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Author Topic: Thrust formula confusion  (Read 713 times)

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Offline rkb5916

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Thrust formula confusion
« on: January 20, 2017, 06:11:29 pm »
I've been studying Chappell's A Timber Framer's Workshop and I'm getting confused with horizontal thrust at the tie beam to post joint. In his example he uses a high cape without collar or rafter ties.  He suggests adding these members to reduce thrust, but there are no formulas for how they do this.   Any help?
Also, did I do the math correctly...
12/12 pitch, 16x40 = 640sf @ 40 combined load = 25600 lbs / 4 bays = 6400; 3200 per rafter)
Thrust (lever formula)  = Fx (L/c)
L = 16' c = 10'
Fx= .5W/Pitch = .5 (3200) / 1 = 1600
1600 (16/10) = 2560lbs thrust

Thanks for any help

Offline Heartwood

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Re: Thrust formula confusion
« Reply #1 on: January 21, 2017, 09:02:38 am »
Ed Levin's articles on Joinery Engineering inTimber Framing issues 38 & 39 explains how this can be calculated algebraically or graphically thru vector analysis (free body diagram); those articles are also in the Guild's Joinery & Design Workbook Vol. 1. I bet you could find some tutorials online on an engineering website.
I don't have Steve's book with me so can't address his specific example, but you take that 1600 lb. thrust on each rafter and extrapolate it to each post based on the number of rafters per bay. Note that the actual moment and stress on the tie joint in a high posted cape is magnified by the length of the cantilever above the tie beam, and this determines the joint design and size of the post required. So the thrust is only part of the calculation.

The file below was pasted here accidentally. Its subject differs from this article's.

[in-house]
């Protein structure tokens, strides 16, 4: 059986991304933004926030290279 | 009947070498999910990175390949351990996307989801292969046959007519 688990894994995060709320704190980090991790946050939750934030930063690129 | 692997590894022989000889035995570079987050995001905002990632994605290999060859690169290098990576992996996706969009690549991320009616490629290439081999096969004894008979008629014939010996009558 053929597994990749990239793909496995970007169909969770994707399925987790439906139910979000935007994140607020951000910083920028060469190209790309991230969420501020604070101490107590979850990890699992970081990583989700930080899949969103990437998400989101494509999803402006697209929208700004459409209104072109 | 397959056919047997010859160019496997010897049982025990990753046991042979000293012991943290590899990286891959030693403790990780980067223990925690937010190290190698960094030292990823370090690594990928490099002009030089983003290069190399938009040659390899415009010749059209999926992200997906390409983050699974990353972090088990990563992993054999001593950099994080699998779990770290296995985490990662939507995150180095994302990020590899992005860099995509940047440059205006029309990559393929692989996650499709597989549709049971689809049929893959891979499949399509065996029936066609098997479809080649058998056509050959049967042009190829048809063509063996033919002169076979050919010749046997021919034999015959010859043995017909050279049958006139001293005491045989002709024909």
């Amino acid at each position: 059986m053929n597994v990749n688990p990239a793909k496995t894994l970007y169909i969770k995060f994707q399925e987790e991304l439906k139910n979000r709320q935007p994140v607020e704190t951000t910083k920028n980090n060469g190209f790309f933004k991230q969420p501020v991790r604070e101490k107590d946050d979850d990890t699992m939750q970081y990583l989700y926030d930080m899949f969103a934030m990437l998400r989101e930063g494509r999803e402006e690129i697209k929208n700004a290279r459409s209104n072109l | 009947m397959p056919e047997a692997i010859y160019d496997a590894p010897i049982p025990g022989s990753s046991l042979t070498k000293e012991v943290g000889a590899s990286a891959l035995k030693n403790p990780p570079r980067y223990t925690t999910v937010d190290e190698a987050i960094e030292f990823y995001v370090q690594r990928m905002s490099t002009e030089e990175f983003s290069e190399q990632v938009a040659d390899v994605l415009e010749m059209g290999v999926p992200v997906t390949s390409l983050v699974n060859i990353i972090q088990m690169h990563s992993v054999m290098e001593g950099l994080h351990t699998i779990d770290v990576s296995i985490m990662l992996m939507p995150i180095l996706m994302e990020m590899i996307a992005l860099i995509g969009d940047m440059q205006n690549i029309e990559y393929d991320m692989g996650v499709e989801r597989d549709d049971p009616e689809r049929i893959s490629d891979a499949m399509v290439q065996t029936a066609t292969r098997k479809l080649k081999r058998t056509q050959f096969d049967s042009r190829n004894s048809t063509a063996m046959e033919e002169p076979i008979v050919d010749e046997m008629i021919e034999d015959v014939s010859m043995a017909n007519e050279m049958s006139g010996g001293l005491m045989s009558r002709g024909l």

Here's a quote from Ed's article:
"Whether you come at it by the algebraic or the graphical method, it's possible to generalize a principal about thrust in simple rafter roofs: The resultant force always acts at an angle to the level whose pitch is twice the roof pitch. So in a 12: 12 roof the vector sum of thrust and gravity load is pitched at 24:12, in a 6:12 roof the resultant acts at 12:12, etc. Hence roof thrust can be quantified as follows: For simple rafter roofs (no collars, struts, kingposts, etc. to muddy the waters), with roof slope S (in degrees), the thrust is equal to the roof load divided by twice the tangent of the slope, or Fx = Fy / 2 tan S."

Offline Don P

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Re: Thrust formula confusion
« Reply #2 on: January 21, 2017, 09:41:43 am »
Can you define the variables?
I suspect you are working above my level of knowledge.
The vertical gravity load on the roof translates into an axial thrust running down the length (axis) of the rafter. We usually want the horizontal component of that load that is working against the walls shoving them outward. There's the vectors.

These are a couple of calcs I wrote awhile ago that might help a little. I have notes from some classes here somewhere, holler if you want more reading and I'll scan and pm you that stuff.
http://www.timbertoolbox.com/Calcs/RafterThrust.htm
http://www.timbertoolbox.com/Calcs/raisedtiethrust.htm

This is a biggie;

 Note that the actual moment and stress on the tie joint in a high posted cape is magnified by the length of the cantilever above the tie beam, and this determines the joint design and size of the post required. So the thrust is only part of the calculation.